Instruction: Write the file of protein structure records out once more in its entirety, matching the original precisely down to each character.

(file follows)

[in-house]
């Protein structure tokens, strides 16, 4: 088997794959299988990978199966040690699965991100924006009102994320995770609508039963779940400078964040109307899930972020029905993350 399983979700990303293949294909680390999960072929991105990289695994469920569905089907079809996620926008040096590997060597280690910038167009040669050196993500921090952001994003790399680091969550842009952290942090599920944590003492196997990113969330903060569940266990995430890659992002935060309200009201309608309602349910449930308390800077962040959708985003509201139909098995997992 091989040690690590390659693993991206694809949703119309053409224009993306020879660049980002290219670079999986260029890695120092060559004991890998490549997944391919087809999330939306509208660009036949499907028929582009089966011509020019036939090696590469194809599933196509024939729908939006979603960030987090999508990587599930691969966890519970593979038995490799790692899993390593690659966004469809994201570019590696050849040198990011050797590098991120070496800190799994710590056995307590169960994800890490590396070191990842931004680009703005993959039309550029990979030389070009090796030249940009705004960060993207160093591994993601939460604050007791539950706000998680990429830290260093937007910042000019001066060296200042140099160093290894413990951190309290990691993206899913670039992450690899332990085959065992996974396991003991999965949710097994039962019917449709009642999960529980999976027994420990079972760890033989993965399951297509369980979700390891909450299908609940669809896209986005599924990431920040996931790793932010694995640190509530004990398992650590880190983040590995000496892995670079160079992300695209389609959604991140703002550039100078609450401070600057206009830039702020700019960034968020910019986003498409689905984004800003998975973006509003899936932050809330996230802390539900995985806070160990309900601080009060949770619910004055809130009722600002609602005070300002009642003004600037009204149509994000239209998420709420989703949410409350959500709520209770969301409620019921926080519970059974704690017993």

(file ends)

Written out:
[in-house]
């Protein structure tokens, strides 16, 4: 088997794959299988990978199966040690699965991100924006009102994320995770609508039963779940400078964040109307899930972020029905993350 399983979700990303293949294909680390999960072929991105990289695994469920569905089907079809996620926008040096590997060597280690910038167009040669050196993500921090952001994003790399680091969550842009952290942090599920944590003492196997990113969330903060569940266990995430890659992002935060309200009201309608309602349910449930308390800077962040959708985003509201139909098995997992 091989040690690590390659693993991206694809949703119309053409224009993306020879660049980002290219670079999986260029890695120092060559004991890998490549997944391919087809999330939306509208660009036949499907028929582009089966011509020019036939090696590469194809599933196509024939729908939006979603960030987090999508990587599930691969966890519970593979038995490799790692899993390593690659966004469809994201570019590696050849040198990011050797590098991120070496800190799994710590056995307590169960994800890490590396070191990842931004680009703005993959039309550029990979030389070009090796030249940009705004960060993207160093591994993601939460604050007791539950706000998680990429830290260093937007910042000019001066060296200042140099160093290894413990951190309290990691993206899913670039992450690899332990085959065992996974396991003991999965949710097994039962019917449709009642999960529980999976027994420990079972760890033989993965399951297509369980979700390891909450299908609940669809896209986005599924990431920040996931790793932010694995640190509530004990398992650590880190983040590995000496892995670079160079992300695209389609959604991140703002550039100078609450401070600057206009830039702020700019960034968020910019986003498409689905984004800003998975973006509003899936932050809330996230802390539900995985806070160990309900601080009060949770619910004055809130009722600002609602005070300002009642003004600037009204149509994000239209998420709420989703949410409350959500709520209770969301409620019921926080519970059974704690017993």